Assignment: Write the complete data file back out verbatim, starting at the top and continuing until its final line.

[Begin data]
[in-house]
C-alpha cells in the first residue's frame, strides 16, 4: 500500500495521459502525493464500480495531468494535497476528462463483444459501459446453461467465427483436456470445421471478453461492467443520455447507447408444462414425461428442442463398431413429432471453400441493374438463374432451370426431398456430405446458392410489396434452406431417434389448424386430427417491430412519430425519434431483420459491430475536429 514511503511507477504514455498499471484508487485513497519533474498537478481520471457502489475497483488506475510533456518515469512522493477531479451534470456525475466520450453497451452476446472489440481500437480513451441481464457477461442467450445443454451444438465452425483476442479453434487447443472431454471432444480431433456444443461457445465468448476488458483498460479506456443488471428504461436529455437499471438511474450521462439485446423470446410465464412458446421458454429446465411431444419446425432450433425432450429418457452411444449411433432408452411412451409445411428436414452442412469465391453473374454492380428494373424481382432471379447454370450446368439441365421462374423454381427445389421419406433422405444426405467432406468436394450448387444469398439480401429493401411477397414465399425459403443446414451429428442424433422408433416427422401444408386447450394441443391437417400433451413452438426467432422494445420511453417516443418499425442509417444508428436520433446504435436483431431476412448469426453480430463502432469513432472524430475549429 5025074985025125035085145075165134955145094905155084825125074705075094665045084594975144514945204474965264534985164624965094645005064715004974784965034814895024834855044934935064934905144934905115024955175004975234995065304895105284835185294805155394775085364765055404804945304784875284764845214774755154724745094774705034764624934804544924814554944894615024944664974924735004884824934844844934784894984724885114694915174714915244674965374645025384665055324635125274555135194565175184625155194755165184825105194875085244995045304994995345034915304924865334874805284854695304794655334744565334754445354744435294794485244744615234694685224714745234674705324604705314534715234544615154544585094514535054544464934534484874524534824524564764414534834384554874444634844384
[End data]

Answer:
[in-house]
C-alpha cells in the first residue's frame, strides 16, 4: 500500500495521459502525493464500480495531468494535497476528462463483444459501459446453461467465427483436456470445421471478453461492467443520455447507447408444462414425461428442442463398431413429432471453400441493374438463374432451370426431398456430405446458392410489396434452406431417434389448424386430427417491430412519430425519434431483420459491430475536429 514511503511507477504514455498499471484508487485513497519533474498537478481520471457502489475497483488506475510533456518515469512522493477531479451534470456525475466520450453497451452476446472489440481500437480513451441481464457477461442467450445443454451444438465452425483476442479453434487447443472431454471432444480431433456444443461457445465468448476488458483498460479506456443488471428504461436529455437499471438511474450521462439485446423470446410465464412458446421458454429446465411431444419446425432450433425432450429418457452411444449411433432408452411412451409445411428436414452442412469465391453473374454492380428494373424481382432471379447454370450446368439441365421462374423454381427445389421419406433422405444426405467432406468436394450448387444469398439480401429493401411477397414465399425459403443446414451429428442424433422408433416427422401444408386447450394441443391437417400433451413452438426467432422494445420511453417516443418499425442509417444508428436520433446504435436483431431476412448469426453480430463502432469513432472524430475549429 5025074985025125035085145075165134955145094905155084825125074705075094665045084594975144514945204474965264534985164624965094645005064715004974784965034814895024834855044934935064934905144934905115024955175004975234995065304895105284835185294805155394775085364765055404804945304784875284764845214774755154724745094774705034764624934804544924814554944894615024944664974924735004884824934844844934784894984724885114694915174714915244674965374645025384665055324635125274555135194565175184625155194755165184825105194875085244995045304994995345034915304924865334874805284854695304794655334744565334754445354744435294794485244744615234694685224714745234674705324604705314534715234544615154544585094514535054544464934534484874524534824524564764414534834384554874444634844384